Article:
The potential anti-inflammatory activity of phenanthrenes, isolated from J. effusus, were determined by the inhibition of LPS-induced NO production using RAW 264.7 cells. Compound 15 (IC50 14.4 µM), effususol A (50), IC50 11.1 µM), effusol (4, IC50 15.1 µM), dehydroeffusol (60, IC50 12.7 µM), dehydroeffusal (67, IC50 10.5 µM), compounds 33 (IC50 16.0 µM), 68 (IC50 16.3 µM), dehydrojuncusol (57, IC50 15.6 µM), and compound 12 and juncusol (2) (IC50 15.6 µM) showed inhibitory activities compared to the positive control quercetin (IC50 6.6 µM). Effususol A (50) and juncuenin G (49) had marked activity, while juncuenin F (48), 2,7-dihydroxy-1-methyl-5-aldehyde-9, 10-dihydrophenanthrene (51) and dehydrojuncuenin E (70) did not possess anti-inflammatory activity in the abovementioned assay (Ma et al. 2016). In another investigation, effususin B (83) inhibited the LPS-induced NO production on RAW 264.7 cells (7.4 µM), while the other three investigated dimers [effususin A (81), effususin C (87) and effususin D (82)] were less active (Ma et al. 2015).

The anti-inflammatory effects of juncusol (2) (IC50 3.1 µM), juncuenin B (23) (IC50 4.9 µM), and dehydrojuncuenin B (65) (IC50 3.2 µM) from L. luzuloides was observed in a superoxide anion generation assay. Juncuenin B (23) also inhibited the elastase release on human neutrophils in response to fMLP/CB activation, with an IC50 of 5.5 µM, which was comparable to that of the positive control [LY294002 (4.8 µM)]. Juncuenin D (25) and luzulin A (66) were inactive in both assays (Tóth et al. 2017).

Antioxidant activity

The antioxidant capacity of 8,8′-bidehydrojuncusol (86) were measured by an ABTS radical cation decolorization assay, and it was observed that the diphenanthrene possessed free radical scavenging activity (85.2%). This effect was comparable to that of the positive control ascorbic acid (88.7%) (Behery et al. 2013).

The dose-dependent cellular protective effect of dehydroeffusol (60) was proven by the use of reactive oxygen induced photohemolysis assay (τ50/control τ50 = 5.3 at 10 μM) on human neutrophils. The compound (60) showed 11.3% penetration rate into the erythrocyte membrane (it can affect the antioxidant activity), and it had a high antioxidant effect because of its strong ROS scavenging activity [the OSC50 of dehydroeffusol (60) and l-ascorbic acid was 1.7, and 0.41 μM, respectively] (Park et al. 2014).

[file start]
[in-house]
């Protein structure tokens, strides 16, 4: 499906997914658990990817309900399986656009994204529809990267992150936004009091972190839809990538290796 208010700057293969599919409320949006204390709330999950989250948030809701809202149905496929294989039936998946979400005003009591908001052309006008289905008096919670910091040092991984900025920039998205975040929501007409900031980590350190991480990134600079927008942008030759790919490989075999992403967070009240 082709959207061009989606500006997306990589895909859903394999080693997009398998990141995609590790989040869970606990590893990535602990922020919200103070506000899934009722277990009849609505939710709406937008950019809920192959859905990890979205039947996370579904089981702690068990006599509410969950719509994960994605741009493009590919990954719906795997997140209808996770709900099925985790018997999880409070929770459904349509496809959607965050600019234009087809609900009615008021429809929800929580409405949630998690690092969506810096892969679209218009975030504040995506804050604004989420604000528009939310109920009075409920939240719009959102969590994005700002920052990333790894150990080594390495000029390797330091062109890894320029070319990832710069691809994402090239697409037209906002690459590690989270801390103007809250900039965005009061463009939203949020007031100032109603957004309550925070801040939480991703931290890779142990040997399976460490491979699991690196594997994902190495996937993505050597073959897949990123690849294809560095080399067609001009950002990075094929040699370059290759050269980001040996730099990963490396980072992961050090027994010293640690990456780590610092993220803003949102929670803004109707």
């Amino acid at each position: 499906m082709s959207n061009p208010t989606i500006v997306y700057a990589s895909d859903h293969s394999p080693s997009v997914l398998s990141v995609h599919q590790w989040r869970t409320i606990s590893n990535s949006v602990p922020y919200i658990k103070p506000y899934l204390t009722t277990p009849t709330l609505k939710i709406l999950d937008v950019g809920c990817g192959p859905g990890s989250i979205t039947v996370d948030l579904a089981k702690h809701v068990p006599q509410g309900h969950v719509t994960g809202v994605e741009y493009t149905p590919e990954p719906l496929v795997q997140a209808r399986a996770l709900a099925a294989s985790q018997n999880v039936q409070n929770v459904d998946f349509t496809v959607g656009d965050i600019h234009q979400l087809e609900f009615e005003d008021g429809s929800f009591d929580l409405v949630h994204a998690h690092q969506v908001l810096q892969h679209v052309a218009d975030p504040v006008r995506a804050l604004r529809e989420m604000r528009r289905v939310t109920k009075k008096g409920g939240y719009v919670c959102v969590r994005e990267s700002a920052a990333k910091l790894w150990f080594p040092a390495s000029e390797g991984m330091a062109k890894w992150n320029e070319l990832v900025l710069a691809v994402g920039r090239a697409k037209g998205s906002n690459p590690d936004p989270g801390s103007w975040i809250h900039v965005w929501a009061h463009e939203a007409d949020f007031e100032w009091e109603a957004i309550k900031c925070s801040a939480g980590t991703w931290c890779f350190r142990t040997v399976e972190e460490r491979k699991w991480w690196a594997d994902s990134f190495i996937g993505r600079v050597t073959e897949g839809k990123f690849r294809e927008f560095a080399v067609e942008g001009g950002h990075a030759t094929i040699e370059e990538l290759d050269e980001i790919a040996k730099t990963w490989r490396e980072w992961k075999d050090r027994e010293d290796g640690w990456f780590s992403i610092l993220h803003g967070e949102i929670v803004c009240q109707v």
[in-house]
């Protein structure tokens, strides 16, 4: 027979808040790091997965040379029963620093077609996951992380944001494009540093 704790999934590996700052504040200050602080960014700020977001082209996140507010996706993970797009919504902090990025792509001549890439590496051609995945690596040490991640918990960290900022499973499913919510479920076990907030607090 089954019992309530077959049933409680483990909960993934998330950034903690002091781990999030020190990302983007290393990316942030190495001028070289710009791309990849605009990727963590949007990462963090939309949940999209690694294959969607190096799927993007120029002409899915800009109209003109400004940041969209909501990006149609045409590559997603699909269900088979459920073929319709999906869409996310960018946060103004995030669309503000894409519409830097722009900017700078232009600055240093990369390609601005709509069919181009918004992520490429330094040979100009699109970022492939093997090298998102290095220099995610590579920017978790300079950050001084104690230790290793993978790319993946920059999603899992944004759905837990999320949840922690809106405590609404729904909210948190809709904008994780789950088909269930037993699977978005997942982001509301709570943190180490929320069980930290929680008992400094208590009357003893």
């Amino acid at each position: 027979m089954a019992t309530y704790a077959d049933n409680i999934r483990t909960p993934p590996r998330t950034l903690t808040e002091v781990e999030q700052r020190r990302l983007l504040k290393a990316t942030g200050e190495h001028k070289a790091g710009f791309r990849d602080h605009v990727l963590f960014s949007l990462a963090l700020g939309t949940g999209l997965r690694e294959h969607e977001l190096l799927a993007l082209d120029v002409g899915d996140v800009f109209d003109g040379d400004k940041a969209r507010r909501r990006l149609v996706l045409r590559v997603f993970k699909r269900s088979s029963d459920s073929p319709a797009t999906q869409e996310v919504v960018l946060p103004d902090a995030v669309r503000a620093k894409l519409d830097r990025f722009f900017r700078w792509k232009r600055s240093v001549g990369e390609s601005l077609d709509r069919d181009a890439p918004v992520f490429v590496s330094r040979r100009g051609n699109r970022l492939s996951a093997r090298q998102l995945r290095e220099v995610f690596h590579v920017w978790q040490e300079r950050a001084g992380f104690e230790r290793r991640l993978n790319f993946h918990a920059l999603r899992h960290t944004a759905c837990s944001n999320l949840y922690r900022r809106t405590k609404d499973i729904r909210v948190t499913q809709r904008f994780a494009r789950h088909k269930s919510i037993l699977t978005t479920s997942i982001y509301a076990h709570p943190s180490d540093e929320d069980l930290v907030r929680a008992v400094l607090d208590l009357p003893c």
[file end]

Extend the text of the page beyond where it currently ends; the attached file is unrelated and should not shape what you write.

Anxiolytic and sedative activities

Dehydroeffusol (60) reduced anxiety in animal studies [elevated plus-maze test: time mice stayed on open arms (OT) = 56.54 s, entries into open arms (OE) = > 6; and hole-board test (head dips > 80)] at 5 mg/kg, without change in motor function (Liao et al. 2011). Wang et al. proved the anxiolytic properties of effusol (4) and juncusol (2) on mice, at 2.5, 5 and 10 mg/kg, by using the same test (OT = 58.8 s, OE = 6.6 for effusol (4), and OT = 75.5 s, OE = 7.8 for juncusol (2), respectively). Their sedative activity was also confirmed by the decreased locomotion (516.1 for juncusol (2), 498.1 for effusol (4) and 365.6 for diazepam) in the open field test (Wang et al. 2012). In all cases, diazepam was used as positive control (OT = 111.9 s, OE = 13.6). A mechanism of action study revealed that effusol (4) and dehydroeffusol (60) dose-dependently inhibited the α1β2γ2s subtype of GABAA receptor. Flumazenil, a benzodiazepine antagonist did not inhibit the action of these phenanthrenes. Therefore, it was assumed that effusol (4) and dehydroeffusol (60) were not attached to the benzodiazepine binding site of GABAA receptor (Singhuber et al. 2012). Later, the anxiolytic effect of compounds 63 and 89 (juncusin) was also confirmed (OT = 102.8 s, OE = 8.4 for 63, and OT = 83.6 s and OE = 8.0 for 89, respectively) (Wang et al. 2014).

Spasmolytic activity